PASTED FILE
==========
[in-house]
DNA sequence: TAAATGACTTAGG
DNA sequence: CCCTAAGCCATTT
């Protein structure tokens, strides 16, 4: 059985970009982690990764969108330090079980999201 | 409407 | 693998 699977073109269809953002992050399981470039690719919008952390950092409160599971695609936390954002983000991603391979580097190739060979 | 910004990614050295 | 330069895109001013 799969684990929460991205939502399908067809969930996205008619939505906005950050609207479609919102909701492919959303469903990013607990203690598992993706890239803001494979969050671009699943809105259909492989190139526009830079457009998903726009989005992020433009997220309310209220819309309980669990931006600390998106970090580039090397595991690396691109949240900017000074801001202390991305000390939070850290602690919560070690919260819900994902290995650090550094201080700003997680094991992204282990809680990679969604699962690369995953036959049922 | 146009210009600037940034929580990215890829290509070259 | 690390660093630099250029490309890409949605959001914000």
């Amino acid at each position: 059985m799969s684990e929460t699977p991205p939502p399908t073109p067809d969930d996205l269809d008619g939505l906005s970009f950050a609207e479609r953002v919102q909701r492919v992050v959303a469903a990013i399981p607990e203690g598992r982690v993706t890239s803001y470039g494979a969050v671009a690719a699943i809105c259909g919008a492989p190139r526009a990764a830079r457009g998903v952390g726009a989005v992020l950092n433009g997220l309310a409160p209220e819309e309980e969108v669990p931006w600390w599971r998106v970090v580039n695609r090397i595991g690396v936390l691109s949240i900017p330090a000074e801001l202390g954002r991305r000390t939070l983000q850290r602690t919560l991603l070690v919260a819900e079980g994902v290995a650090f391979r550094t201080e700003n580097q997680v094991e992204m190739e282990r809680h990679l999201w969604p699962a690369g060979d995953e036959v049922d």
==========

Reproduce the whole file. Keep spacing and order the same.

[in-house]
DNA sequence: TAAATGACTTAGG
DNA sequence: CCCTAAGCCATTT
């Protein structure tokens, strides 16, 4: 059985970009982690990764969108330090079980999201 | 409407 | 693998 699977073109269809953002992050399981470039690719919008952390950092409160599971695609936390954002983000991603391979580097190739060979 | 910004990614050295 | 330069895109001013 799969684990929460991205939502399908067809969930996205008619939505906005950050609207479609919102909701492919959303469903990013607990203690598992993706890239803001494979969050671009699943809105259909492989190139526009830079457009998903726009989005992020433009997220309310209220819309309980669990931006600390998106970090580039090397595991690396691109949240900017000074801001202390991305000390939070850290602690919560070690919260819900994902290995650090550094201080700003997680094991992204282990809680990679969604699962690369995953036959049922 | 146009210009600037940034929580990215890829290509070259 | 690390660093630099250029490309890409949605959001914000």
């Amino acid at each position: 059985m799969s684990e929460t699977p991205p939502p399908t073109p067809d969930d996205l269809d008619g939505l906005s970009f950050a609207e479609r953002v919102q909701r492919v992050v959303a469903a990013i399981p607990e203690g598992r982690v993706t890239s803001y470039g494979a969050v671009a690719a699943i809105c259909g919008a492989p190139r526009a990764a830079r457009g998903v952390g726009a989005v992020l950092n433009g997220l309310a409160p209220e819309e309980e969108v669990p931006w600390w599971r998106v970090v580039n695609r090397i595991g690396v936390l691109s949240i900017p330090a000074e801001l202390g954002r991305r000390t939070l983000q850290r602690t919560l991603l070690v919260a819900e079980g994902v290995a650090f391979r550094t201080e700003n580097q997680v094991e992204m190739e282990r809680h990679l999201w969604p699962a690369g060979d995953e036959v049922d």